Why would one of my devices address be 0.0.0.0?

I have 3 Blink XT2 wireless cameras along with the sync module on my network. I have them set up with static addresses. The last pic at the bottom of the list MySimpleLink... is one of my Blink cameras. The first two pics are device info. What is going on here?
Thanks in advance for your help.






.dr
Security is a false state of reality

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  • Pixel
    Pixel Devon, U.K.Member, Moderator, Beta Tester Posts: 217
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    edited January 10, 2021 #2 Accepted Answer
    hi @Wamparythm as @Marc has said for some reason the device in question has been unable to acquire an ip address. You may have assigned an ip address manually but from the screenshots it hasn’t worked (recheck the dhcp table in your router). The purpose of ip address 0.0.0.0 is not straightforward and to a degree it’s function depends on the function of the device in the network. You can find more information here :- https://en.wikipedia.org/wiki/0.0.0.0 - but, it isn’t light reading.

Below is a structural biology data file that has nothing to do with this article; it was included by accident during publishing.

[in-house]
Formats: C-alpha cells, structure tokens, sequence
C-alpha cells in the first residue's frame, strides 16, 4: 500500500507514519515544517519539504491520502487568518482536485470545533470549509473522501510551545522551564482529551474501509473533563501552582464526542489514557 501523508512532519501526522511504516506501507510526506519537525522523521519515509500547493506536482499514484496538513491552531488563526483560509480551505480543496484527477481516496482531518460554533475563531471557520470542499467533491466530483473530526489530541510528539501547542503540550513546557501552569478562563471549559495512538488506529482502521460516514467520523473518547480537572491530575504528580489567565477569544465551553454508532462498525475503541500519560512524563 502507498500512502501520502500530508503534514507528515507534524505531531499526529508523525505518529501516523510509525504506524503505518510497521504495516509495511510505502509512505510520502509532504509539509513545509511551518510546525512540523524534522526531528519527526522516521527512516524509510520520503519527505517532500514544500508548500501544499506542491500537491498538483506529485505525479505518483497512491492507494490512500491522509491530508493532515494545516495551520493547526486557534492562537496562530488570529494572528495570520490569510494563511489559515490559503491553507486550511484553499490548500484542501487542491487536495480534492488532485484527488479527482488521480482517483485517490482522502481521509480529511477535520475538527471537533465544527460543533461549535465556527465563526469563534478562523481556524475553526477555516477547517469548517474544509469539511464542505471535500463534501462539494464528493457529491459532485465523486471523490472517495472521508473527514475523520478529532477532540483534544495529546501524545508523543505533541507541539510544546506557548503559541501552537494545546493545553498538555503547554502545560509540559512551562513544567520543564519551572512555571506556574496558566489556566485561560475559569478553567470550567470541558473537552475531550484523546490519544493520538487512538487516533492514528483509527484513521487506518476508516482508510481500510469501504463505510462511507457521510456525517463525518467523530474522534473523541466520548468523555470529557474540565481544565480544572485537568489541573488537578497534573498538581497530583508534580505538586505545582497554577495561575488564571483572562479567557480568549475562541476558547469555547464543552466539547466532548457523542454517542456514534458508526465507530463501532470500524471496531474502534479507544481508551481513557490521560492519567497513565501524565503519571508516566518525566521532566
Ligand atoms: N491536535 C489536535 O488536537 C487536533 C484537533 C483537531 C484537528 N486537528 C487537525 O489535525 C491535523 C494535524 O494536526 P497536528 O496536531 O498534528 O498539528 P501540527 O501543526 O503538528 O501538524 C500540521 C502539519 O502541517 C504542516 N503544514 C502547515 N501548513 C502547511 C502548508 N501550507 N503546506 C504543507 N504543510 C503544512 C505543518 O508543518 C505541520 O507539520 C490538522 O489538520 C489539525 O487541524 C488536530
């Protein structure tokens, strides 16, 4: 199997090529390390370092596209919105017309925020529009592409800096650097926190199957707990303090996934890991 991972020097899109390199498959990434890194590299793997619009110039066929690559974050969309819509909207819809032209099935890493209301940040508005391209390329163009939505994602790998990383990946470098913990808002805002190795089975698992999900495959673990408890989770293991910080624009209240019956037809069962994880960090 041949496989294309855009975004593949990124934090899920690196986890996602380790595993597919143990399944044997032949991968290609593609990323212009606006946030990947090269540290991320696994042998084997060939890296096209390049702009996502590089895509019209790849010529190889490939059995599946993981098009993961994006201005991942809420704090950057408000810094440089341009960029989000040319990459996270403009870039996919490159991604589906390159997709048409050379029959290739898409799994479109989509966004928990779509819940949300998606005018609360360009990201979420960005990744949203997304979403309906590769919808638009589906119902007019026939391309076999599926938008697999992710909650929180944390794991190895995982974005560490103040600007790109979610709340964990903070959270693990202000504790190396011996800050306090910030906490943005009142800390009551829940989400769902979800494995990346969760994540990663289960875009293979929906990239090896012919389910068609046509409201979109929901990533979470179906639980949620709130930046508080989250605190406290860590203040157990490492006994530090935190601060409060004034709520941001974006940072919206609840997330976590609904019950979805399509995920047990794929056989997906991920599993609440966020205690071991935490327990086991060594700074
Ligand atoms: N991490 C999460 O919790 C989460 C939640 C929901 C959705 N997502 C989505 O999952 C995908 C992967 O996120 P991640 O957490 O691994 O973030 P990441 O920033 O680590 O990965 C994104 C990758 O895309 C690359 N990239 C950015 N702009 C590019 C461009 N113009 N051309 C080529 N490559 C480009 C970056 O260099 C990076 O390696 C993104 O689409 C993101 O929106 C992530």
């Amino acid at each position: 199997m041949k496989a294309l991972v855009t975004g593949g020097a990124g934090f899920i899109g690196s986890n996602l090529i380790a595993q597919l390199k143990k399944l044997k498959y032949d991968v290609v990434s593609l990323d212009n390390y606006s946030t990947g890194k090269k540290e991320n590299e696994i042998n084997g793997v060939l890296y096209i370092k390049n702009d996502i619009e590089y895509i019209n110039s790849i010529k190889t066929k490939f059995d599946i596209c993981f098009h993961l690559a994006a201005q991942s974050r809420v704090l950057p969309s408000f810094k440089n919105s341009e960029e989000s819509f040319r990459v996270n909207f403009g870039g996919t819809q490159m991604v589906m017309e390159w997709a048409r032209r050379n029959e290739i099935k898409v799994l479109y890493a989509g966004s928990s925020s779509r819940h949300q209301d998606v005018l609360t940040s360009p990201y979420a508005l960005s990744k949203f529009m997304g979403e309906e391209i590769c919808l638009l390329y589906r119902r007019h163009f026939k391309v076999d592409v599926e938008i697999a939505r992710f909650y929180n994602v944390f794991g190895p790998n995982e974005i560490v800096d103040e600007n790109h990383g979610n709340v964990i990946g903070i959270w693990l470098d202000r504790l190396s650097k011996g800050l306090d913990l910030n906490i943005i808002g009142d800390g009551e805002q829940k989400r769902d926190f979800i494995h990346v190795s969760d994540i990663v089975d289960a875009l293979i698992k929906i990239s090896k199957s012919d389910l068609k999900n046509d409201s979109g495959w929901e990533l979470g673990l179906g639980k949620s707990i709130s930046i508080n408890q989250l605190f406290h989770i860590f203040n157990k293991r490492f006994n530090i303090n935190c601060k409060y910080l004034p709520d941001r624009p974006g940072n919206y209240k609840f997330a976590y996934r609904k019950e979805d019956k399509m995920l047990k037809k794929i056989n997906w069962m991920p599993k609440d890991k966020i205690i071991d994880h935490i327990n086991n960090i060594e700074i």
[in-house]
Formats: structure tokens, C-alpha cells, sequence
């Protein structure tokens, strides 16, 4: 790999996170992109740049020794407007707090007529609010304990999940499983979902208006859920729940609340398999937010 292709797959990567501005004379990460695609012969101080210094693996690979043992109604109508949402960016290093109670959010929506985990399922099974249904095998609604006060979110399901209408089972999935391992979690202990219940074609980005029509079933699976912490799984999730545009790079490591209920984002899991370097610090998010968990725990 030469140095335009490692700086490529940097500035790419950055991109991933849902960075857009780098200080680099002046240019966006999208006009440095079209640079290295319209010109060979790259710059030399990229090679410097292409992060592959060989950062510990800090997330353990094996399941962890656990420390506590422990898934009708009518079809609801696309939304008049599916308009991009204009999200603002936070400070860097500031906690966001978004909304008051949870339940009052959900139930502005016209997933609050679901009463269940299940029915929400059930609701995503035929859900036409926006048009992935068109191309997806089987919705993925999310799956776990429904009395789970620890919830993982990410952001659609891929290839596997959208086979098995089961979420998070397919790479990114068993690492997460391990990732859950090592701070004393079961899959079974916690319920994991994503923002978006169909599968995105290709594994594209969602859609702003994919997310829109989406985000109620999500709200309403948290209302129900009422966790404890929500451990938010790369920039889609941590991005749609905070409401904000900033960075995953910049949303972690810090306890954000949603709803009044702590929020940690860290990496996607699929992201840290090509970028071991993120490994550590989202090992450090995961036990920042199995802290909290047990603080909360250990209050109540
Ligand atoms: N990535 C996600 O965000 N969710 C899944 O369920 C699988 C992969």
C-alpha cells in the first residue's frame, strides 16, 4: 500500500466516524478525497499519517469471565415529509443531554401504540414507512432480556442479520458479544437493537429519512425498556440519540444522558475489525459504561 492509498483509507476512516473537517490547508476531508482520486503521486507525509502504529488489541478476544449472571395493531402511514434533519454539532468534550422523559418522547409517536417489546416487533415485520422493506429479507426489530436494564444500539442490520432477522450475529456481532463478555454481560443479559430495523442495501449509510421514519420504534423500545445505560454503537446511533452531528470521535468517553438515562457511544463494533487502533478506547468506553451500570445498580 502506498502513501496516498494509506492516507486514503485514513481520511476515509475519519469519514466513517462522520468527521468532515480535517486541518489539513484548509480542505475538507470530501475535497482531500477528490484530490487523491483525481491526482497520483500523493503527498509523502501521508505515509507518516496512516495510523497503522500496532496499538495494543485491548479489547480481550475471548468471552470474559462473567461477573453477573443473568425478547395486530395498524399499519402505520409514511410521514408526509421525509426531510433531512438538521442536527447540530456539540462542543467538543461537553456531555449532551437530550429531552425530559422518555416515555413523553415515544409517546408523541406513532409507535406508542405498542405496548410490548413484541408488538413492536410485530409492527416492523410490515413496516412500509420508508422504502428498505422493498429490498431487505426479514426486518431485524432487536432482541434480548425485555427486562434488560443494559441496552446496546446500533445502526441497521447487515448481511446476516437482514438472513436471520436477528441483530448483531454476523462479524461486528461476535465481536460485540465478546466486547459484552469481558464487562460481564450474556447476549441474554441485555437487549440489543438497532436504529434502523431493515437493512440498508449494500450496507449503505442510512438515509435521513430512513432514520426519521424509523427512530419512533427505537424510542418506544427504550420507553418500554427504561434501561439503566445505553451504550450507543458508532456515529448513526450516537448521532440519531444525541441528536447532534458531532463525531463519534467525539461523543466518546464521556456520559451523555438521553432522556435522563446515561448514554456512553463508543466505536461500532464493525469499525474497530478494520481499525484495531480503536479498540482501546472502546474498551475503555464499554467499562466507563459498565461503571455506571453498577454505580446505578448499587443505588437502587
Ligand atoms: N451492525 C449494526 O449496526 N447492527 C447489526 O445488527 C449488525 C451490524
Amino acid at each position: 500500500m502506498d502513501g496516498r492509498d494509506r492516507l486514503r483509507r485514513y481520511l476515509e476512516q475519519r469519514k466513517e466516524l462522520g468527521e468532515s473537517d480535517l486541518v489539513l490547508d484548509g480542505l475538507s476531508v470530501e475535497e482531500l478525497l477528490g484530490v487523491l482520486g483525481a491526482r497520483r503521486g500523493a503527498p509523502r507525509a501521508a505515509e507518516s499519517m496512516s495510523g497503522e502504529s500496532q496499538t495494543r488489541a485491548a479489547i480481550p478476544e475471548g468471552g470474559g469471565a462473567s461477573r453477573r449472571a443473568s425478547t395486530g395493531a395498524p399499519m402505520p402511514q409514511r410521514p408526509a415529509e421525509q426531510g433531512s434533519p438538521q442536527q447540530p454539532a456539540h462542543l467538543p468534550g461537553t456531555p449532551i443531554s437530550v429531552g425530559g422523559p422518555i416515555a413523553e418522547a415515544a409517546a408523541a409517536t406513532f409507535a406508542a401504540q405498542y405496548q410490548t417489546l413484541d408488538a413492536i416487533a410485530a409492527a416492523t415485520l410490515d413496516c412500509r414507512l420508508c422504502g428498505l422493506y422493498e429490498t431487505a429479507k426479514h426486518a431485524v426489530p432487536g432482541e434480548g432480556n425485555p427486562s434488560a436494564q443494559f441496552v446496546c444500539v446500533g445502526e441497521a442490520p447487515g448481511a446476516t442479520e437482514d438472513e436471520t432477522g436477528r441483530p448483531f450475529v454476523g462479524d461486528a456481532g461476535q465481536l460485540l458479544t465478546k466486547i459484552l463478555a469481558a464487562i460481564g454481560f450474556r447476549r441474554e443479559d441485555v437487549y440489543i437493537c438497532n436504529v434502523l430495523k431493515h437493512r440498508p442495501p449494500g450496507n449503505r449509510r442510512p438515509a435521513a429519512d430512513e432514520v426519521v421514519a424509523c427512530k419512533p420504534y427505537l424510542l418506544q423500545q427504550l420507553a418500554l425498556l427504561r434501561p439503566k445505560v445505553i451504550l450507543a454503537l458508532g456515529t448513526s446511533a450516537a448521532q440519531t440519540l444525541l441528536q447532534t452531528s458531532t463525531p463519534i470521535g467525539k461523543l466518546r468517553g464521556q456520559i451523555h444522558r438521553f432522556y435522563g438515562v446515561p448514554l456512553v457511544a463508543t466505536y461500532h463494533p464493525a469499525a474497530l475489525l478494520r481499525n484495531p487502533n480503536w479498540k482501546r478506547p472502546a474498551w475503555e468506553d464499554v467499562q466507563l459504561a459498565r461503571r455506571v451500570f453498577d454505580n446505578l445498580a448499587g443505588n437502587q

Your router DHCP will allocate an ip address automatically (unless a static address is assigned), fing subsequently displays that information.
    You may never discover why this has happened but the main thing is how to resolve it.

    First unassign the static address and let DHCP assign an address automatically, if that works then try to assign a different static address. If the new static address works leave it there. If you still have problems disconnect to problem device, reboot your router and go through this process again. I would expect everything to resolve itself during the above.

    Edit: Your cameras may have their own server/hub which could account for the invalid address (0.0.0.0). So, if the cameras are connected via a control box or hub it might also be worth checking the manual or manufacturers support team for further network details.